Thinking like a bird

One of the things I love about my regular walk to the the train station is the chance to check out the critters’ daily routines while I’m in the midst of mine.  I’m an everyday intruder, just passing through.  Through the carpark behind the panel beaters’ shed where the glossy black cockatoos do their acrobatics.   Over the slimy patch on the footpath that used to lure eastern waterdragons out to play chicken in the traffic (I stress “used to”. Sad face). Past the carefully tended brush turkey mound in the scrub by the library and round the the blind corner where butcherbirds find their roadkill.  So far I’ve never seen them pecking at the flattened remains of kids on skateboards but I worry.

I was trudging home a few months ago, when there was a kerfuffle in the shrubbery that even the most self-absorbed commuter couldn’t ignore. An aggravated bird was repeatedly hurling herself at an invisible enemy, and making a tremendous din.  I spotted a tail sliding behind the trunk of a halfway up a tree – was it a goanna? a snake?  No, a brush-tailed possum, having a late afternoon snack in a grey butcherbird’s nest. Mum was willing to fight for her eggs to her last breath.  I don’t have any pictures of the stramash, unfortunately, despite roaming around Berowra most days like some bumbling stalker, a chunky camera swinging around my neck.

However, I feel a bit less sheepish about my amateur-hour suburban birdwatching – and a little less clueless about butcherbirds – after  reading Gisela Kaplan’s fascinating book Bird Minds (CSIRO, 2015) this week.

Butcherbird in near silhouette crop

Grey butcherbird makes a rare appearance in the backyard

Bird Minds considers most aspects of avian cognition – social learning, mimicry, tool use, play, abstract thought and emotion  – with a particular focus on the locals.  This, as Kaplan points out, is no mean feat.  Aussie natives are under-discussed in the world of scholarly ornithology, it seems.  She tells (with secret delight, I reckon) how the international community were forced to reluctantly accept that songbirds evolved in the part of Gondwanaland that came to be Australia, overturning 200 years of northern hemisphere prejudice.  The oldest songbird fossil ever found came from here, and recently the discovery of heron footprints from the Cretaceous Era in southern Victoria showed that birds and those other, non-avian dinosaurs cohabited this part of the world, at least, for millions of years.

So, as well as summarising the work of researchers from around the globe, to fill the gap in the published research on Australian natives, Kaplan draws on anecdotes from bird watchers (like the amazing tales of fire-starting black kites that have done the rounds in the papers lately) and her own experience of studying, observing and hand-rearing birds over the decades.  My particular favourite is her story of the adopted 75 year old galah who liked to summon all four household dogs by name in a passable impression of Kaplan’s voice just for the fun of bossing them around.  Every week.  It’s this kind of jolly jape that keeps a bird young.

Galahs in the rain crop

Pair of galahs

Butcherbirds are just the type of birds that Kaplan is interested in, although her own research for the last 25 years has been on another member of the Artamidae family, the Australian magpie.  Currawongs, butcherbirds and magpies, like many other Australian natives, don’t fit a northern hemisphere perspective on avian lives.  Grey butcherbirds are wonderful mellifluous singers, for example (though their tunes are less feted than the improvisational outpourings of the pied butcherbird).  But their carolling doesn’t fit the familiar songbird story.

Kaplan points out, for instance, that while northern hemisphere songbirds are most vocal during the breeding season, the Australian bush is often quietest at that time.  Amongst the much studied birds of high latitudes, males sing as part of a courting display.  In comparison, she observes, “Australian species often seem rather ‘egalitarian’ “.  For many Aussie birds, including butcherbirds “there is often no difference in the song between male and female, no marked difference in plumage or size, brooding and feeding of youngsters and defence” (Kaplan 2015 114).  I have to confess, this whole line of argument really appeals to me.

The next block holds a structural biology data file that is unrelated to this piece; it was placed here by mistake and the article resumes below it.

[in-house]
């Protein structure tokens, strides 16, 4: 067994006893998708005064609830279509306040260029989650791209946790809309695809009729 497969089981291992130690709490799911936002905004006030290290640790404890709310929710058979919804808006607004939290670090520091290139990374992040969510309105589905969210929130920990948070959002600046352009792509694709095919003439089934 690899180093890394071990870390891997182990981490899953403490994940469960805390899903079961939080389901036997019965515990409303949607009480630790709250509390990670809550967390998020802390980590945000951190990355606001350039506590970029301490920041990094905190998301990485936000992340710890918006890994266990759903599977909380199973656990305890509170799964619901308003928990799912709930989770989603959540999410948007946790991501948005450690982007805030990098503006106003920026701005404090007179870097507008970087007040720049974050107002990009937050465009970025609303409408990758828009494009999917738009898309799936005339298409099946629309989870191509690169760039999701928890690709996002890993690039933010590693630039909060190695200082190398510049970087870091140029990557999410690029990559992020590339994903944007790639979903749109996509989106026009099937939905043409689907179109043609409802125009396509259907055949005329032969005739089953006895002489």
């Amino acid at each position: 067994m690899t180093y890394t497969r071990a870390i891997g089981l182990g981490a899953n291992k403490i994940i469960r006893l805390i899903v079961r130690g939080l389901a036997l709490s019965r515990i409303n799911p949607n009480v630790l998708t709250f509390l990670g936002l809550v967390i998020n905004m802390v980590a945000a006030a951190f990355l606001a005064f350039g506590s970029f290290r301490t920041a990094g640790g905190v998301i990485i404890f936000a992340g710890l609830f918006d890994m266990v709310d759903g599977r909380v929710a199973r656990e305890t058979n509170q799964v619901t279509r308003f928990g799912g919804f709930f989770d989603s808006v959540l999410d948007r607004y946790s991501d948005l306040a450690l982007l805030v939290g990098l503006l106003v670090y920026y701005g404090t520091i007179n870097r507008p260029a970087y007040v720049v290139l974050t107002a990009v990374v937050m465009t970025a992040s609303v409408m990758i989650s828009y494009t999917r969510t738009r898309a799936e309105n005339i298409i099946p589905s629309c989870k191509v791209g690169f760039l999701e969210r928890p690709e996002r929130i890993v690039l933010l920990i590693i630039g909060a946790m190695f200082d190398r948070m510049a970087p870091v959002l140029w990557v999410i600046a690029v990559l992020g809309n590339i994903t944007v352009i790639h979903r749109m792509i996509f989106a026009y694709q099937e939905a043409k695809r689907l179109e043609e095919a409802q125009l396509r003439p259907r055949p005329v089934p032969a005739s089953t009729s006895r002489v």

Magpie with fluff horizontal smaller

Magpie in spring

I also get sneaky pleasure at Kaplan’s observations about the cleverness of Australian birds.  Smarts, she suggests, are one strategy for coping with harsh environments and unreliable climatic conditions.  The humble budgie, a desert dweller, for instance, has one of the largest bird brains for its size, along with Cape York’s palm cockatoo, a formidable tool user.  These clever cockies select, shape and stash particularly excellent sticks, some to use as percussion instruments and others to improve nest-hole drainage.  Behavioural flexibility is a sign of sophisticated thinking: I guess musician cum plumber fits that bill quite nicely.  Birds like this, Kaplan thinks, playful, inquisitive and social, fill the ecological niche of monkeys in an Antipodean environment.

Australian birds often live much longer lives than their northern hemisphere equivalents. Permanent pair bonding means that galahs, for instance, or sulphur crested cockatoos may end up in a 60 year partnership.  Kaplan suggests that these long-term pairings require social nous and a sophisticated communication repertoire.  Forget relationship counselling, it could be time to take advice from the local cockies!

Young Australian birds are also likely to spend a long time hanging around with their parents learning the ropes – an extra year for grey butcherbirds, as much as four for white-winged choughs. Which explains the whiny teenagers I’ve been hearing everywhere lately.

It’s hilarious watching great hulking juvenile wattlebirds, indistinguishable from adults to my untrained eye, sitting in the Japanese maple tree out back, calling plaintively and endlessly for parental attention until someone hops up and gives them a lerp.  And last week on the way home, as I passed Butcherbird Corner, I heard the sounds of a youngster calling out that all-too-familiar refrain: “Mum! Mum! Mum! Mum! Mum! Mum!”.  It drives me mad when my kids do it, but on this occasion, pester-power put a smile on my face.  The lumbering youngster was a survivor of the Possum Bloodbath of 2015, demanding quality time (and a take-away) from its weary parent.

The youngbloods may hang around with mum and dad for ages, but they do get off the couch and help with the housework.  Raising your chicks with the help of older siblings and even unrelated adults – “cooperative breeding” – is surprisingly common in Australia, in comparison to elsewhere. If refraining from tearing your life-partner limb from limb with your own beak during the course of 60 years together is a challenge to a bird’s emotional control, how much more so is long-term living with the extended family?